Which way will the GOP go?
Wine glass in hand, retail mogul Art Pope mingled with other GOP insiders, candidates and well-wishers gathered at the downtown Raleigh Marriott to bask in Election Night victory. For the first time in more than a century, Republicans had won majorities in both chambers of the General Assembly, and finding a frown in the place was about as easy as getting a cable-TV pundit to shut up.Pope, whose Variety Wholesalers Inc. owns, among other chains, Rose’s, Maxway and Super Dollar, had been accused by some Democrats of mounting a one-man effort to buy the election. Groups tied to the Raleigh businessman had put $2.1 million toward unseating Democratic incumbents. To Pope’s critics, this was exactly the kind of corrosive corporate money that had been predicted to flow into political campaigns now that the U.S. Supreme Court had let loose the floodgates with its decision that blurred distinctions between individual and company.
But in the ballroom and out in the halls, Big Business was noticeably absent. No more than four or five business lobbyists made it to the shindig. It’s not that they and their corporate clients were caught off-guard by the Republican rout. They had spread their money around this time, to Republicans and Democrats, knowing what was in the wind. Groups such as the North Carolina Chamber of Commerce and the state chapter of the National Federation of Independent Businesses endorsed Republicans in key races. Chamber officials privately toyed with working against Democratic Rep. Jennifer Weiss of Wake County, a House Finance Committee co-chair and a top lieutenant of House Speaker Joe Hackney.
The idea of a Republican legislature less friendly to regulation appealed to a broad range of business interests. Still, the lobbying establishment in Raleigh was accustomed to Democratic rule, the majority of them steeped in Democratic, not Republican, party politics. With the GOP set to take control of the state House and Senate in January, that alignment will be one of the first things to change in Raleigh. Lobbyists will either shore up their relationships with Republican legislators or lobbying firms will add Republican insiders to their rosters.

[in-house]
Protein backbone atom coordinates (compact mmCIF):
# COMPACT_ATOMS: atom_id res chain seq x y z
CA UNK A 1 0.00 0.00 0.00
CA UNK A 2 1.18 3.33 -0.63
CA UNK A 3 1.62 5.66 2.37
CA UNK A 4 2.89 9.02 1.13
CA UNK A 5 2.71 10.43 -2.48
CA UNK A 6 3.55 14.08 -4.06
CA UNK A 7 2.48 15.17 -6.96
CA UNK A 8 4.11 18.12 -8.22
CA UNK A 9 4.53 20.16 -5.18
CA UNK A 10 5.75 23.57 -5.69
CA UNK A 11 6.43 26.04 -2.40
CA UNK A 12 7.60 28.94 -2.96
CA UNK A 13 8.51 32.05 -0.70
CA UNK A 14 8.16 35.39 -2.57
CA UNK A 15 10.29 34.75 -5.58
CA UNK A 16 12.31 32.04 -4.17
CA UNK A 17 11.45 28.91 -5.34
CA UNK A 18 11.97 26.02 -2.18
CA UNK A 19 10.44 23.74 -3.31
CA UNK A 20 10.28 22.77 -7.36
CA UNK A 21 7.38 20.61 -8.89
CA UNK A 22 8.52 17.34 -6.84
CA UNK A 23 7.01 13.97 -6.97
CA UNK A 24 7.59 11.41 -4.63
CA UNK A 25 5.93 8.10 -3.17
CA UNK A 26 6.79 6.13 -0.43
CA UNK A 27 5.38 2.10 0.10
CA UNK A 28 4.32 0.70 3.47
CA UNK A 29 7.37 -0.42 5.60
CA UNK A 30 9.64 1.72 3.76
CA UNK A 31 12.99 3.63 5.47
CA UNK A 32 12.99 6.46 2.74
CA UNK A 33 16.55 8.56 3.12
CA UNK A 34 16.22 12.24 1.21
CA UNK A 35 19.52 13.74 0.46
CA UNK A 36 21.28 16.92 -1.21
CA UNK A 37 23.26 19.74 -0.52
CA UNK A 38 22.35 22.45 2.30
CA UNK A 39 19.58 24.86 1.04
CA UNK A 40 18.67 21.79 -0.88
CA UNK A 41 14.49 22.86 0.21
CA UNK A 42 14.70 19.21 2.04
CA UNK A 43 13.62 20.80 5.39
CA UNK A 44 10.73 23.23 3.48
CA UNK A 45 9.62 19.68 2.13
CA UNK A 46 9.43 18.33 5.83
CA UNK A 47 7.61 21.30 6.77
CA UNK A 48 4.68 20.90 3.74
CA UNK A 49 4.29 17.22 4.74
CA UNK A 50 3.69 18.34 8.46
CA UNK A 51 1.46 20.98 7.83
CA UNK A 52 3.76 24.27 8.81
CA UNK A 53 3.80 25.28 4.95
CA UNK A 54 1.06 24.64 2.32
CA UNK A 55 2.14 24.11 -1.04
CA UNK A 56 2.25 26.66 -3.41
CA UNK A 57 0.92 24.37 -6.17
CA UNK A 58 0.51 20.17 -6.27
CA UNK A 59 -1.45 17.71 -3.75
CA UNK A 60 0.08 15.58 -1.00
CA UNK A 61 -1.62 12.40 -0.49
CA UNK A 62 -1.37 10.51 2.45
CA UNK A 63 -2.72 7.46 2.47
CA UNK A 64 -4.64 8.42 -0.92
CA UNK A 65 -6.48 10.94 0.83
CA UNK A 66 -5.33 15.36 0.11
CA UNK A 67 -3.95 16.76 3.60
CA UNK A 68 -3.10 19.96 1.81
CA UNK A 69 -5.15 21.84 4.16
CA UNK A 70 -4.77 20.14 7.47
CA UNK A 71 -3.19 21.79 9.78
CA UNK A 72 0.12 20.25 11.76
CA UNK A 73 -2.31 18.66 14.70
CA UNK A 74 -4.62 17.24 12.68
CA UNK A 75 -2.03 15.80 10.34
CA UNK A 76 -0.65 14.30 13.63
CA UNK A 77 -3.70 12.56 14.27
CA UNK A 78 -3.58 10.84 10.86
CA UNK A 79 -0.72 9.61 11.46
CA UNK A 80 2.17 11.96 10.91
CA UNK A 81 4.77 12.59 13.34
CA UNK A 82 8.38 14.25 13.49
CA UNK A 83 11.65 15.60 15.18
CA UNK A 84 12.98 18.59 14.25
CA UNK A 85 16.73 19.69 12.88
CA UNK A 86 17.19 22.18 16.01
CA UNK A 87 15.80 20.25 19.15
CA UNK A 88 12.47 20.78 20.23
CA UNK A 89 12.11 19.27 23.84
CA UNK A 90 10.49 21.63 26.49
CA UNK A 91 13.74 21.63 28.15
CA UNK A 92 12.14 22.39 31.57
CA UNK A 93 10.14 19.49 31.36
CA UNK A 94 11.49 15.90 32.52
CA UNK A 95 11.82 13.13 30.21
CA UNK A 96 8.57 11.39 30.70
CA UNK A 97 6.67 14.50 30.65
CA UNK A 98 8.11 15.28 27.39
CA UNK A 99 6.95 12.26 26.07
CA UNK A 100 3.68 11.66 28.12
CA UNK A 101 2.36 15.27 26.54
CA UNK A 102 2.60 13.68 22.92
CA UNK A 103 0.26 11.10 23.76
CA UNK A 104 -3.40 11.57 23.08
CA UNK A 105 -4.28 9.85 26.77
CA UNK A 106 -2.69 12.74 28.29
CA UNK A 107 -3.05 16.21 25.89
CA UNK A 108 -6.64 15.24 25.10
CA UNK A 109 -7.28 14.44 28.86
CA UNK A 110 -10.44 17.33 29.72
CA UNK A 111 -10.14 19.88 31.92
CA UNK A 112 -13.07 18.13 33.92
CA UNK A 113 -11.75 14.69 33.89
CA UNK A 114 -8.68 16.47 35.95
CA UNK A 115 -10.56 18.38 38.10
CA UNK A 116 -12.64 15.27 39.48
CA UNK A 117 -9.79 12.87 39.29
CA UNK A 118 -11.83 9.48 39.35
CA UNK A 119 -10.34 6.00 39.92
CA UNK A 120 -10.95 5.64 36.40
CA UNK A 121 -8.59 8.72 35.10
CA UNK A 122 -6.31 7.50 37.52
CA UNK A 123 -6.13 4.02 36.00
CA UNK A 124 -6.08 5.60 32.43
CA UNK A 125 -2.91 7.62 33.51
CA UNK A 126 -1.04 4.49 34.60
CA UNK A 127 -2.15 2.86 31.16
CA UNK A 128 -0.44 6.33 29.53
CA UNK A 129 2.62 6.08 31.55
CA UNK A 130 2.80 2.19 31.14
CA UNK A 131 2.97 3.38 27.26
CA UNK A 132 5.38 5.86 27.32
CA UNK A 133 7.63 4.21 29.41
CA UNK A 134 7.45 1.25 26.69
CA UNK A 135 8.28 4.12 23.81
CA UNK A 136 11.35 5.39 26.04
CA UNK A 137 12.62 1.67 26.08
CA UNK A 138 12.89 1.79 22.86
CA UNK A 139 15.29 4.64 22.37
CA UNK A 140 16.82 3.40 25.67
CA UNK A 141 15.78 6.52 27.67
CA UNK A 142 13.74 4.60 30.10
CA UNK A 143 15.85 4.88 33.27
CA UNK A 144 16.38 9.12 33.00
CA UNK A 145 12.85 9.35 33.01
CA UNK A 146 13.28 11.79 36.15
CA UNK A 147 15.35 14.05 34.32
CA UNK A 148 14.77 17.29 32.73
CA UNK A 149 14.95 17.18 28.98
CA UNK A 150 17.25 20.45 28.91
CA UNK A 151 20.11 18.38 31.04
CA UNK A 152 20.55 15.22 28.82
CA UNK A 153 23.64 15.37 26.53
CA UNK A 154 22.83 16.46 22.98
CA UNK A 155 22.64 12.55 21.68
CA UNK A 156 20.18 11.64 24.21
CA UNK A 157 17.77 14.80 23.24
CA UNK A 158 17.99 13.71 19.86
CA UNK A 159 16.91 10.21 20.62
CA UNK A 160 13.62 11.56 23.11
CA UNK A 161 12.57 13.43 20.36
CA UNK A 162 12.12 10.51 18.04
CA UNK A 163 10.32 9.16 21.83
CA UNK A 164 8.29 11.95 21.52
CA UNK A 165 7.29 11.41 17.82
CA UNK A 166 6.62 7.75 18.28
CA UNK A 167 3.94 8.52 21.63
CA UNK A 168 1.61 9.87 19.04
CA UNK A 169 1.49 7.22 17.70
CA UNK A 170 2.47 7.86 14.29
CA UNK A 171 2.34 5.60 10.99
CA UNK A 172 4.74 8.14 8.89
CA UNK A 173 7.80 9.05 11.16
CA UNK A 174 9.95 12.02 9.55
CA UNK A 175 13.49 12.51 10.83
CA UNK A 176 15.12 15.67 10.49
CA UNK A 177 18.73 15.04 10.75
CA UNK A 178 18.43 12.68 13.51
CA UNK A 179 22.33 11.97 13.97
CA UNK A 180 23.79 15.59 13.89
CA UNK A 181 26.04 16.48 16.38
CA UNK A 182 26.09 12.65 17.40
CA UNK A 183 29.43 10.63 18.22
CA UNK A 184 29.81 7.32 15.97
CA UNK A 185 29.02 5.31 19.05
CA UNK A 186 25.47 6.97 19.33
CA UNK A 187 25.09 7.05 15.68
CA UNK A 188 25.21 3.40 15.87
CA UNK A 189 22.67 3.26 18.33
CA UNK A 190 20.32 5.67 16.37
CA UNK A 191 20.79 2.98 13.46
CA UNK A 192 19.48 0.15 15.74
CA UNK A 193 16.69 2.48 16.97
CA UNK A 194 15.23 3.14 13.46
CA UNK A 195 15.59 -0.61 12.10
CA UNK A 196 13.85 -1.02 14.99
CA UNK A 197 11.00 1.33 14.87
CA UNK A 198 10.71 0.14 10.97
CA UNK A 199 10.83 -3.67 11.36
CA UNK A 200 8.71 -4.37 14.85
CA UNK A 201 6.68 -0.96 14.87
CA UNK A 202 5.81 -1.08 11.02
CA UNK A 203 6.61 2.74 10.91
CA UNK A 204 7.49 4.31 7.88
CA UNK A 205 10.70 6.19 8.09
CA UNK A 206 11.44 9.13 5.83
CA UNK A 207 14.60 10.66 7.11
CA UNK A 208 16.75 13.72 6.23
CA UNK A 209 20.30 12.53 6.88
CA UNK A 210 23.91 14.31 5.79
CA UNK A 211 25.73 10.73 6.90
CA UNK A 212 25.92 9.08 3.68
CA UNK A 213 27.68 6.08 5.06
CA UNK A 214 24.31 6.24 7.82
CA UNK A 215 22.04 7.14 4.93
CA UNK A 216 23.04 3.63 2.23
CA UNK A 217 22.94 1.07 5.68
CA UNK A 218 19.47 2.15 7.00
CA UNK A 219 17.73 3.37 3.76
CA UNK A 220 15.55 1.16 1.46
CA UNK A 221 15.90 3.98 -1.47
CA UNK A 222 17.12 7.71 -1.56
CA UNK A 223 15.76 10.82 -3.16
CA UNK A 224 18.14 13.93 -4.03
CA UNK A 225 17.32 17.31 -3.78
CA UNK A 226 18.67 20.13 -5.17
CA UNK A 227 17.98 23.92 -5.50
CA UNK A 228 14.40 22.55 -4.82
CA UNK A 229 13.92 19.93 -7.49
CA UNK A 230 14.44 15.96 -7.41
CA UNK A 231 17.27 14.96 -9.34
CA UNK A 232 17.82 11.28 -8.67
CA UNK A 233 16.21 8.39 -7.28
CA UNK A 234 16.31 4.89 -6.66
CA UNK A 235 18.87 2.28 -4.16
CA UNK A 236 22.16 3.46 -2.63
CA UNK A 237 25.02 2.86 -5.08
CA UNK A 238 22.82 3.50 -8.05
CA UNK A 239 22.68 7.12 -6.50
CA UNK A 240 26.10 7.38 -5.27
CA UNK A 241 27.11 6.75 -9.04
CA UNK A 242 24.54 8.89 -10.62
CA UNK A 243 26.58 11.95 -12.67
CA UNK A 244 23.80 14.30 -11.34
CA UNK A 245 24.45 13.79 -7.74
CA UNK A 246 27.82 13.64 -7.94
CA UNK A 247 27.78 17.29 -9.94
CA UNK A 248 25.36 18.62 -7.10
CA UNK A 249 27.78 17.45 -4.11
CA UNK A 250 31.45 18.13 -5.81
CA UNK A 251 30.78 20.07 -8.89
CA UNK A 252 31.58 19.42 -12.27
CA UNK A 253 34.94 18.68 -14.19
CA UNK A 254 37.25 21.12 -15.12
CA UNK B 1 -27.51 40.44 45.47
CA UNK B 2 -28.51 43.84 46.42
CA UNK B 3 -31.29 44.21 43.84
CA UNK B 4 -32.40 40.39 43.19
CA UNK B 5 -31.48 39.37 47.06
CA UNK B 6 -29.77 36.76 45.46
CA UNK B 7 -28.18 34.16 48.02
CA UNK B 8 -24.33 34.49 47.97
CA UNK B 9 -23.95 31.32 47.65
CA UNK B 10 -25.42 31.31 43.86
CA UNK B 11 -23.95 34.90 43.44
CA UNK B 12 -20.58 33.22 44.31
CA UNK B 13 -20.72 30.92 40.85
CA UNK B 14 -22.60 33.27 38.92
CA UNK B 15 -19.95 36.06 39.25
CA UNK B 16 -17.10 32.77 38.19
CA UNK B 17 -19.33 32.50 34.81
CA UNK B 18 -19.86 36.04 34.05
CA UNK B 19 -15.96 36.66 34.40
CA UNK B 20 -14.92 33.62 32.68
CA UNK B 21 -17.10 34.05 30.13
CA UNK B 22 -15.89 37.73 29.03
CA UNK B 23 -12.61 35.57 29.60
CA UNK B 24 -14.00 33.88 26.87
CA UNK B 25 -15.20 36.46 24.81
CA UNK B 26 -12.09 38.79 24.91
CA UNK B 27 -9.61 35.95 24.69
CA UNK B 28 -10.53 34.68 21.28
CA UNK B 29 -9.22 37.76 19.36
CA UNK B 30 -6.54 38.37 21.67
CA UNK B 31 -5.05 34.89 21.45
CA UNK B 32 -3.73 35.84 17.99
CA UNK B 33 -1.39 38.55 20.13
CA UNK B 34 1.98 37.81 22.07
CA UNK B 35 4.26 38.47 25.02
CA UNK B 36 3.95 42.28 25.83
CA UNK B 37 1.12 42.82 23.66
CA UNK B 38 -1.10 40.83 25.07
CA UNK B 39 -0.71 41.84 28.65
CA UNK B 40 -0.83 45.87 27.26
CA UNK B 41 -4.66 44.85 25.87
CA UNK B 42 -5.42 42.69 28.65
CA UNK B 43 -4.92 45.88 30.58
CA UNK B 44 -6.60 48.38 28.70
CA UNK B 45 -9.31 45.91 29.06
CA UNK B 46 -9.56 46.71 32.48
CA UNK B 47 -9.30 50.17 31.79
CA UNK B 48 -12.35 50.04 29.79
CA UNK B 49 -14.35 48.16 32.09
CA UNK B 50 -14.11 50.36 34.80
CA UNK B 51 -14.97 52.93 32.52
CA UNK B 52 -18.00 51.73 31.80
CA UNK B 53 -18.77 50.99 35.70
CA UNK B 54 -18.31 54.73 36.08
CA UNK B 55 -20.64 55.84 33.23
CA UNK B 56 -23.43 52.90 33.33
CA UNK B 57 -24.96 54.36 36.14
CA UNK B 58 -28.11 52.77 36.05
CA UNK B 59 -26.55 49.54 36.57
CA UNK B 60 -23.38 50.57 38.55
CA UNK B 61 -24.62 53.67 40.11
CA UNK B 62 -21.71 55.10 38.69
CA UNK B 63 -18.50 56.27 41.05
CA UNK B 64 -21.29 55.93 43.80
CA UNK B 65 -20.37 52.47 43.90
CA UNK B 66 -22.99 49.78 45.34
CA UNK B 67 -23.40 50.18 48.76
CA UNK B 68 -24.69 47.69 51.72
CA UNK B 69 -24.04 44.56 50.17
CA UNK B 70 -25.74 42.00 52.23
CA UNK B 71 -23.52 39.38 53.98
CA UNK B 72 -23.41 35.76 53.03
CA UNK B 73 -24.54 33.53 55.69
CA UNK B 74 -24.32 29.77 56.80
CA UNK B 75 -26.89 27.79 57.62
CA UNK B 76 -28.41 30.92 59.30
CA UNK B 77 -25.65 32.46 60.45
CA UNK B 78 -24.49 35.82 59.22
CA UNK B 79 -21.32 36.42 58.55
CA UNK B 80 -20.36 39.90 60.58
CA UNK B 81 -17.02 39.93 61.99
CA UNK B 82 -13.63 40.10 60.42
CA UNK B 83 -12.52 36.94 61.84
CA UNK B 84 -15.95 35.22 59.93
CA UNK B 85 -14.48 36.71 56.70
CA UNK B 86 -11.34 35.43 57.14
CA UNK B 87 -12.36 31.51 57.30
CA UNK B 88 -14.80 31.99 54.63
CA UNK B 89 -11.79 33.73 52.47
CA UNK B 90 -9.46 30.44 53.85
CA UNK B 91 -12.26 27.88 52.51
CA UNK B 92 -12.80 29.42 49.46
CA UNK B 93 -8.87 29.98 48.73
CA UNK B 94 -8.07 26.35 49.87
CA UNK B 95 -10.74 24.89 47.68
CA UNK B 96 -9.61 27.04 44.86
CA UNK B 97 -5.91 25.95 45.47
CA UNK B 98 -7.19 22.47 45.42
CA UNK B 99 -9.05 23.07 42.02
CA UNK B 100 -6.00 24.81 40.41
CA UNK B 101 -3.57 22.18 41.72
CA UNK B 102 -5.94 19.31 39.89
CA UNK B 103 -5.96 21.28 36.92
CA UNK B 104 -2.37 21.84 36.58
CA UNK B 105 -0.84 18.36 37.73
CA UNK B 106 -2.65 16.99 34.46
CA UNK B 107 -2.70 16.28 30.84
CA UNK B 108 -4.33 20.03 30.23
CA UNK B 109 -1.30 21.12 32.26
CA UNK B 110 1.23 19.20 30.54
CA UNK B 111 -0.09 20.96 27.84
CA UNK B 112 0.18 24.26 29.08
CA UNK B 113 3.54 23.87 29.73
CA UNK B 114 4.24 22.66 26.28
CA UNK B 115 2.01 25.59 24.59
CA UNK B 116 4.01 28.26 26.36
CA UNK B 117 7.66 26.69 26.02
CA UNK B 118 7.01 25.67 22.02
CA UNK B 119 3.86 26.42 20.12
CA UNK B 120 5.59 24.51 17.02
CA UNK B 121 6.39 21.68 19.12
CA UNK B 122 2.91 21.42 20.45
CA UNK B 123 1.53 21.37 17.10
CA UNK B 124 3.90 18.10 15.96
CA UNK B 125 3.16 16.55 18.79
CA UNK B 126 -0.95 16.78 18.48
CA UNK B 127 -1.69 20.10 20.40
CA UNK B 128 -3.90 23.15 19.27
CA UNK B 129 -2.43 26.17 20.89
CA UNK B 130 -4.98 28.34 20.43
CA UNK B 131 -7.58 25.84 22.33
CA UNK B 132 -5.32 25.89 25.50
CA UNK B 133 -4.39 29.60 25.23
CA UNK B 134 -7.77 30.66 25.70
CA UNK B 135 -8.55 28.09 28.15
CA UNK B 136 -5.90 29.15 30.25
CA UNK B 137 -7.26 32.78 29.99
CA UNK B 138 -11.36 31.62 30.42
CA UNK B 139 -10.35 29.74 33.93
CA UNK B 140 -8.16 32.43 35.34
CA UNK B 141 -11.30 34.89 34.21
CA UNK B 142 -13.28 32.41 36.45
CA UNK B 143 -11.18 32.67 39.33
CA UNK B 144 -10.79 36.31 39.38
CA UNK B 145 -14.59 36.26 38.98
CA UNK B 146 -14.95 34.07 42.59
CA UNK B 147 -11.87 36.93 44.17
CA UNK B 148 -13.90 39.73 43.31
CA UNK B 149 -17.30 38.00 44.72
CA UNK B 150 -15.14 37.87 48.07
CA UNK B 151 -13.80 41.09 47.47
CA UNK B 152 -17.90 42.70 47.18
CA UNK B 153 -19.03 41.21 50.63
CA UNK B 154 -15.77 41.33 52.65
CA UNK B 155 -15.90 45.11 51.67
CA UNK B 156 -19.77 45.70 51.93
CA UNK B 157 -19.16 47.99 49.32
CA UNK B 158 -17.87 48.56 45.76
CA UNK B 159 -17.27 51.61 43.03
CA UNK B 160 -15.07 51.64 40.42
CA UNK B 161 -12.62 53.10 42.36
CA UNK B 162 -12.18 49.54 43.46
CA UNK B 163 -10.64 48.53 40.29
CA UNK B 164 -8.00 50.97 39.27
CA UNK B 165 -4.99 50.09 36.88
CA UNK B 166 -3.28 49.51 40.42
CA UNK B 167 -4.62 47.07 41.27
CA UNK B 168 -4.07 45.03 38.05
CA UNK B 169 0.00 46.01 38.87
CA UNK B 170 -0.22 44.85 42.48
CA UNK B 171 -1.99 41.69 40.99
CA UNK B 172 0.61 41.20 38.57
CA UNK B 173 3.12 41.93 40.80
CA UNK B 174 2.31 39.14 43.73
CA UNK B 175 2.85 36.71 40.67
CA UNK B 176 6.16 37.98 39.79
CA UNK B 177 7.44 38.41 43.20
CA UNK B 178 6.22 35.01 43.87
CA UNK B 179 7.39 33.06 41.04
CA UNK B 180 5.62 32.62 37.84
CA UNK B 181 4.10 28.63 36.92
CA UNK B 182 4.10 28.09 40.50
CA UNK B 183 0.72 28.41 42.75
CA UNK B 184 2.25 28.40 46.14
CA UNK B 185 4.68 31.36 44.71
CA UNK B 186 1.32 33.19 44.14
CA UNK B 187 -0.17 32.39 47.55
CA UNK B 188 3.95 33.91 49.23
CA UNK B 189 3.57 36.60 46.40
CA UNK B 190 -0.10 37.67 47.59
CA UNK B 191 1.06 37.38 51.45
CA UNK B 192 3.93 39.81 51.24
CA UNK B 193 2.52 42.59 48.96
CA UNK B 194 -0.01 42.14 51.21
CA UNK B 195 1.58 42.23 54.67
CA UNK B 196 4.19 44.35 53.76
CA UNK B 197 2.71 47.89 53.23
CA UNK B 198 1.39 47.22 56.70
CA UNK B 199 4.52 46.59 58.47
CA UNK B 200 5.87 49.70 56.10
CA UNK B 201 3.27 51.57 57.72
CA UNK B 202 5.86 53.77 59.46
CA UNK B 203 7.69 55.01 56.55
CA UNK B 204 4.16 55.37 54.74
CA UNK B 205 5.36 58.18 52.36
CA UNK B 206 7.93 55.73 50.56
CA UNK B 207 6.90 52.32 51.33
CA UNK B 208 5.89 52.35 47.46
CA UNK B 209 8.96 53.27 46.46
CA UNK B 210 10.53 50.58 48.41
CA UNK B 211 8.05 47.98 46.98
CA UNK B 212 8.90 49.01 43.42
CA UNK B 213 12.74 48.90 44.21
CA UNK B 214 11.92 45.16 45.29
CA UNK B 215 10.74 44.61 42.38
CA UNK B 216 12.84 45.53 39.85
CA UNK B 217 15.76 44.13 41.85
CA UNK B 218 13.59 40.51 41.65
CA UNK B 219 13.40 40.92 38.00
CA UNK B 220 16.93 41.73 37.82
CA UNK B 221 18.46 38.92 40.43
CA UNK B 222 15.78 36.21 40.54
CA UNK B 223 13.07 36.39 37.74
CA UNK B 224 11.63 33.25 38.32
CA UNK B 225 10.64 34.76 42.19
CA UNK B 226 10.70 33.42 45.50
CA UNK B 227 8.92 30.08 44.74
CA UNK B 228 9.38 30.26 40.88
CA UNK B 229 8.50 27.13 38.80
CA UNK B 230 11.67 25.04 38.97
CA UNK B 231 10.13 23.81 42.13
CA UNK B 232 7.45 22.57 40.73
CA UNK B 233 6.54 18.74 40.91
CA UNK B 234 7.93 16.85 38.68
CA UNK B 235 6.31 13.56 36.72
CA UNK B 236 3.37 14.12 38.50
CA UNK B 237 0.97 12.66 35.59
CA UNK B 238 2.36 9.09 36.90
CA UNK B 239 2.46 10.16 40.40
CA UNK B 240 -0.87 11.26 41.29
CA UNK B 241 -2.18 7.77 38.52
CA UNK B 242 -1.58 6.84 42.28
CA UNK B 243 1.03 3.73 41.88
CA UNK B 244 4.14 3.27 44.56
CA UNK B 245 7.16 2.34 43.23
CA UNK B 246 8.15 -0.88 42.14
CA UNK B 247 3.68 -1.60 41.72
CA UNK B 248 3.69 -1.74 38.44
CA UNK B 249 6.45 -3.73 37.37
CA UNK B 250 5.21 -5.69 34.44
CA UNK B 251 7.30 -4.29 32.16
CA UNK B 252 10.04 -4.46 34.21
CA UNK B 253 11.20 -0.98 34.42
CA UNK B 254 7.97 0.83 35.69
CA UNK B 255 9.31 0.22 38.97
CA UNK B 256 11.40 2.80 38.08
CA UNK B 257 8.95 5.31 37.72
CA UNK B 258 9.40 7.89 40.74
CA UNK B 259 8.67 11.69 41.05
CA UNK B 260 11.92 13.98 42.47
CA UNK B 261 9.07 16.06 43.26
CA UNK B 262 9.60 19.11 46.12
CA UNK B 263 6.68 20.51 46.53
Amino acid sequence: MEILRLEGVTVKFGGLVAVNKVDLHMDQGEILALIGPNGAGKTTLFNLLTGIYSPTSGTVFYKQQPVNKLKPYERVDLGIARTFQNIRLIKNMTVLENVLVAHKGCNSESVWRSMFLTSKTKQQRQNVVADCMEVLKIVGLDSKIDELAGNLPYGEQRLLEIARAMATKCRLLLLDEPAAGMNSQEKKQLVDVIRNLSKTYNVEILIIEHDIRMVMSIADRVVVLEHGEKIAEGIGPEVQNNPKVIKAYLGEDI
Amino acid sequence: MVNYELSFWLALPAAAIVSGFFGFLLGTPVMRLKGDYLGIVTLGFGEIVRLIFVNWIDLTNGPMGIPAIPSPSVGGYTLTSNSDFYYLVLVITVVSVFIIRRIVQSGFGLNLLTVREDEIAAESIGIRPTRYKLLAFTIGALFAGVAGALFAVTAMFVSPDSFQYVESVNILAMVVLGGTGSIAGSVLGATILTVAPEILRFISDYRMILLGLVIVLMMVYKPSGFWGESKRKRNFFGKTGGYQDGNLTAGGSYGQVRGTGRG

The changes won’t stop there. This new Republican majority will have a very different relationship with Gov. Beverly Perdue than that of her old Democratic colleagues in the legislature. For the first time since North Carolinians gave their governor veto power, a governor of one party will face a unified legislative majority of the other party. A day after the election, Perdue didn’t sound as if she was looking for a fight, not with the state facing a $3 billion budget gap next year. “Budget cuts are never easy. Everyone’s got skin in the game,” she told reporters. Legislative Republicans were equally conciliatory. “This isn’t something that one party solves,” says state Rep. Thom Tillis, a Mecklenburg County Republican considered one of the favorites to become the next House speaker.
Maybe not. But it is the kind of thing that two parties butt heads over, especially when one is more prone to embracing tax hikes than the other. Tillis and his fellow House Republicans wasted no time reiterating their pledge to cut — and not tax — their way out of the state’s financial hole. They know living up to that promise won’t be easy. It’s why Republicans whined so loud and long last summer when Democrats passed a $19 billion budget that put off the tougher decisions for another year. Legislative Republicans also say they want to lower some tax rates to be more competitive with other Southeastern states. Want to and will do are two different things. They’ll soon see how lengthy is the list of programs and people — many of them private-sector businesses such as home-health companies — who ultimately depend on the taxpayer’s dime for their economic survival.
Another potential speaker of the House, Raleigh lawyer Paul “Skip” Stam, says his party will rule from the middle. It’s another claim that is easy to make now. For Republicans to make their success last more than a term or two, they’ll have to keep members of their caucus from wandering into the mire that some social-conservative causes can become.
Pope, in many respects, is a social conservative, so he may not care. But Republicans didn’t finally match Democratic fundraising success with his help alone. The executives and political-action committees of banks, utility companies and manufacturers spent campaign money on Republicans and moderate Jim Hunt Democrats. The money was following momentum. It also went to a GOP leadership that seems steady and solid. Soon enough, we’ll see how solid.
Scott Mooneyham is the editor of The Insider.